|In Broom there is an explosive mechanism; the pressure of the insect visitor on the keel of the corolla causes a sudden release of the stamens and the scattering of a cloud of pollen over its body.|
|6.||Lepidopterid flowers, visited chiefly by Lepidoptera, which are able to reach the nectar concealed in deep, narrow tubes or spurs by means of their long slender proboscis. Such are: (a) Butterfly-flowers, usually red in colour, as Dianthus carthusianorum; (b) Moth-flowers, white or whitish, as honeysuckle (Lonicera periclymenum).|
|7.||Fly flowers, chiefly visited by Diptera, and including very different types:—|
|a.||Nauseous flowers, dull and yellowish and dark purple in colour and often spotted, with a smell attractive to carrion flies and dung flies, e.g. species of Saxifraga.|
|b.||Pitfall flowers such as Asarum, Aristolochia and Arum maculatum, when the insect is caught and detained until pollination is effected (fig. 10).|
|c.||Pinch-trap flowers, as in the family Asclepiadaceae, where the proboscis, claw or bristle of the insect is caught in the clip to which the pairs of pollinia are attached. Bees, wasps and larger insects serve as pollinating agents.|
|d.||Deceptive flowers such as Parnassia, where the conspicuous coronet of glistening yellow balls suggests a plentiful supply of nectar drops (fig. 11).|
|e.||Hoverfly flowers, small flowers which are beautifully coloured with radiating streaks pointing to a sharply-defined centre in which is the nectar, as in Veronica chamaedrys (fig. 12).|
Fig. 11.—Grass of Parnassus (Parnassia palustris).
1. One of the scales which form the coronet in the flower, enlarged.
Literature.—Joseph Gottlieb Kölreuter (d. 1806) was the first to study the pollination of flowers and to draw attention to the necessity of insect visits in many cases; he gave a clear account of cross-pollination by insect aid. He was followed by Christian Konrad Sprengel, whose work Das entdeckte Geheimniss der Natur im Bau und in der Befruchtung der Blumen (Berlin, 1793), contains a description of floral adaptations to insect visits in nearly 500 species of plants. Sprengel came very near to appreciating the meaning of cross-pollination in the life of plants when he states that “it seems that Nature is unwilling that any flower should be fertilized by its own pollen.” In 1799 an Englishman, Thomas Andrew Knight, after experiments on the cross-fertilization of cultivated plants, formulated the conclusion that no plant fertilizes itself through many generations. Sprengel’s work, which had been almost forgotten, was taken up again by Charles Darwin, who concluded that no organic being can fertilize itself through an unlimited number of generations; but a cross with other individuals is occasionally—perhaps at very long intervals—indispensable. Darwin’s works on dimorphic flowers and the fertilization of orchids gave powerful support to this statement. The study of the fertilization, or as it is now generally called “pollination,” of flowers, was continued by Darwin and taken up by other workers, notably Friedrich Hildebrand, Federico Delpino and the brothers Fritz and Hermann Müller. Hermann Müller’s work on The Fertilization of Flowers by Insects and their Reciprocal Adaptations (1873), followed by subsequent works on the same lines, brought together a great number of observations on floral mechanisms and their relation to insect-visits. Müller also suggested a modification of the Knight-Darwin law, which had left unexplained the numerous instances of continued successful self-pollination, and restated it on these terms: “Whenever offspring resulting from crossing comes into serious conflict with offspring resulting from self-fertilization, the former is victorious. Only where there is no such struggle for existence does self-fertilization often prove satisfactory for many generations.” An increasing number of workers in this field of plant biology in England, on the Continent and in America has produced a great mass of observations, which have recently been brought together in Dr Paul Knuth’s classic work, Handbook of Flower Pollination, an English translation of which has been published (1908) by the Clarendon Press.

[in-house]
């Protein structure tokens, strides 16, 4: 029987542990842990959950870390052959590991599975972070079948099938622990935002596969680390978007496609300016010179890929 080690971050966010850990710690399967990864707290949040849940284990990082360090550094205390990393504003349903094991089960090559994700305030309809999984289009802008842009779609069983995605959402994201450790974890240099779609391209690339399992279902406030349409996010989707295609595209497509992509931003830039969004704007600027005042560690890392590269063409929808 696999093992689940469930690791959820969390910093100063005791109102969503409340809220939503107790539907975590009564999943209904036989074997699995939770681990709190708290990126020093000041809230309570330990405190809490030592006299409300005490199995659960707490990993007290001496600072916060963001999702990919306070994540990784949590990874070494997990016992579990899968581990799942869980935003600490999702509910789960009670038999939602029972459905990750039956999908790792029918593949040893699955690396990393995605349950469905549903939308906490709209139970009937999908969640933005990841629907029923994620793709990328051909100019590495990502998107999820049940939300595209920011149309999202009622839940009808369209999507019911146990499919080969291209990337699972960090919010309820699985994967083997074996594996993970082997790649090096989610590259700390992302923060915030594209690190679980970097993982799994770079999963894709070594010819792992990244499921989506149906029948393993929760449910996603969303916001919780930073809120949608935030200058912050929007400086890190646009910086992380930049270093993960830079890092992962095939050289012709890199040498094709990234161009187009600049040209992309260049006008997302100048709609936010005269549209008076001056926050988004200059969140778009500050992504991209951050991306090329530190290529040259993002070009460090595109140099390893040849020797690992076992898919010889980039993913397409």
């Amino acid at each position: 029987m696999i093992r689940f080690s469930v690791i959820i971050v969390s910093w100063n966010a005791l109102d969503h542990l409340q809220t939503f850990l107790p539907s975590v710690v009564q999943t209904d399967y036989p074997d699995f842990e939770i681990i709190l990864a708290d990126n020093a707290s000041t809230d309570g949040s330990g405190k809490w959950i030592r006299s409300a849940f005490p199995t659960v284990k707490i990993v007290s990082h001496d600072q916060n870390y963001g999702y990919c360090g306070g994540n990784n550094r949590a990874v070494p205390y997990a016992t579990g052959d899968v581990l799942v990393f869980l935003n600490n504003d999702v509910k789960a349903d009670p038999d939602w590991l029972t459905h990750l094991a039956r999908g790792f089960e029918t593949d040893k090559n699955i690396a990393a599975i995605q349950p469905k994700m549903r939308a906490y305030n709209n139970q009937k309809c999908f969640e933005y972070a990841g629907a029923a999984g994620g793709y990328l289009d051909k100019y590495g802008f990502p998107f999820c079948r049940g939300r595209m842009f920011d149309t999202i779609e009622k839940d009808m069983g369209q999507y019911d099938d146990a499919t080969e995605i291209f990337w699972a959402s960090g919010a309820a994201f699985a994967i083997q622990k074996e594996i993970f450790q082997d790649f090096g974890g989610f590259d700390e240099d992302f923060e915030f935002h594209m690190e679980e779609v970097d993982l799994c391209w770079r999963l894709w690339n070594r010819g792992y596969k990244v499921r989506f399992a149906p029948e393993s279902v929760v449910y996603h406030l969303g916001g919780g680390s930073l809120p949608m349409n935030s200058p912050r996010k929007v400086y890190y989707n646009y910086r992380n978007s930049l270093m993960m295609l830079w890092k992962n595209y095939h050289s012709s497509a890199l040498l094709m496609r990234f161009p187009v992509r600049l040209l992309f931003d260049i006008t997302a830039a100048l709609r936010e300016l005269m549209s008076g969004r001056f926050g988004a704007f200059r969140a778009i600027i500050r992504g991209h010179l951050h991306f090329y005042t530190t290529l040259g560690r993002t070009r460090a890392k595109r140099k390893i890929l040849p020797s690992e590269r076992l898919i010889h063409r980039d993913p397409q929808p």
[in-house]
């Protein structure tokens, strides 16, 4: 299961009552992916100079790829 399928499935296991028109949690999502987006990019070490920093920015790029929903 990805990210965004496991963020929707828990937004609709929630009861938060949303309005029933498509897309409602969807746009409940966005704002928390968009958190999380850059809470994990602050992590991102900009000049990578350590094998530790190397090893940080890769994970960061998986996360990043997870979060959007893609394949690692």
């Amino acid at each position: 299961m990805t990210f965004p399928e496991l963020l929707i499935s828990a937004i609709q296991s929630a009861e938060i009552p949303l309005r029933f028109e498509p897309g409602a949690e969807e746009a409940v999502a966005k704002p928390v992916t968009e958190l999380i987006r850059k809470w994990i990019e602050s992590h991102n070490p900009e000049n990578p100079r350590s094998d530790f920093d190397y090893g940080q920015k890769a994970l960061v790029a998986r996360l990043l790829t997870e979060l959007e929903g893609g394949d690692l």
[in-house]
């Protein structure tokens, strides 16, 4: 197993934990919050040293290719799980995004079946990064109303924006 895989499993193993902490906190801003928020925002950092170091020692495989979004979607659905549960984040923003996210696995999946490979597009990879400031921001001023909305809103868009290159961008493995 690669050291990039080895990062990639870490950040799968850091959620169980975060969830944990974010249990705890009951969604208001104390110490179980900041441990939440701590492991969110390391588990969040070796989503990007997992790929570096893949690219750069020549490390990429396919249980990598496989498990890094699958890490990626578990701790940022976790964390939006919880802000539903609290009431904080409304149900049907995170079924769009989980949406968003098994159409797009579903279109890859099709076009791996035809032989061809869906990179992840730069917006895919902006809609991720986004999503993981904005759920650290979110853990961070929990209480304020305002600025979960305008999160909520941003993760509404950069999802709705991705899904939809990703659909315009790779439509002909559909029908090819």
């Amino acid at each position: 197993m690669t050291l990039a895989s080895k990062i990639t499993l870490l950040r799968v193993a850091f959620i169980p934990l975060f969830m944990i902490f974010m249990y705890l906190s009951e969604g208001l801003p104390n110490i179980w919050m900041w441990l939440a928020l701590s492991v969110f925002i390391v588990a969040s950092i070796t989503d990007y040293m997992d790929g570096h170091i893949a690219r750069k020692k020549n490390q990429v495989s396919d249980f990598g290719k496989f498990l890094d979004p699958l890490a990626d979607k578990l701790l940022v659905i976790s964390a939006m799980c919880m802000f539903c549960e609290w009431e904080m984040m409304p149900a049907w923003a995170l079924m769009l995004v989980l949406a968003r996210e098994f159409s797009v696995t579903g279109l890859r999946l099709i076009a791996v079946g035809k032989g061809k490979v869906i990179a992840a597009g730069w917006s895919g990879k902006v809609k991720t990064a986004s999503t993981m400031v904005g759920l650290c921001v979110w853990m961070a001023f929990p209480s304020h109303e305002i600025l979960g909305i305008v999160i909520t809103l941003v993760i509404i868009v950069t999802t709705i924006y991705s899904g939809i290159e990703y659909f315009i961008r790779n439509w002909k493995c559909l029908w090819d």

POLLIO, GAIUS ASINIUS (76 b.c.–a.d. 5; according to some, 75 b.c.–a.d. 4), Roman orator, poet and historian. In 54 he impeached unsuccessfully C. Porcius Cato, who in his tribunate (56) had acted as the tool of the triumvirs. In the civil war between Caesar and Pompey Pollio sided with Caesar, was present at the battle of Pharsalus (48), and commanded against Sextus Pompeius in Spain, where he was at the time of Caesar’s assassination. He subsequently threw in his lot with M. Antonius. In the division of the provinces, Gaul fell to Antony, who entrusted Pollio with the administration of Gallia Transpadana. In superintending the distribution of the Mantuan territory amongst the veterans, he used his influence to save from confiscation the property of the poet Virgil. In 40 he helped to arrange the peace of Brundisium by which Octavian (Augustus) and Antonius were for a time reconciled. In the same year Pollio entered upon his consulship, which had been promised him in 43. It was at this time that Virgil addressed the famous fourth eclogue to him. Next year Pollio conducted a successful campaign against the Parthini, an Illyrian people who adhered to Brutus, and celebrated a triumph on the 25th of October. The eighth eclogue of Virgil was addressed to Pollio while engaged in this campaign. From the spoils of the war he constructed the first public library at Rome, in the Atrium Libertatis, also erected by him (Pliny, Nat. hist. xxxv. 10), which he adorned with statues of the most celebrated
- Vorläufige Nachricht von einigen das Geschlecht der Pflanzen betreffenden Versuchen und Beobachtungen, 3, 4, 6 (Leipzig, 1761).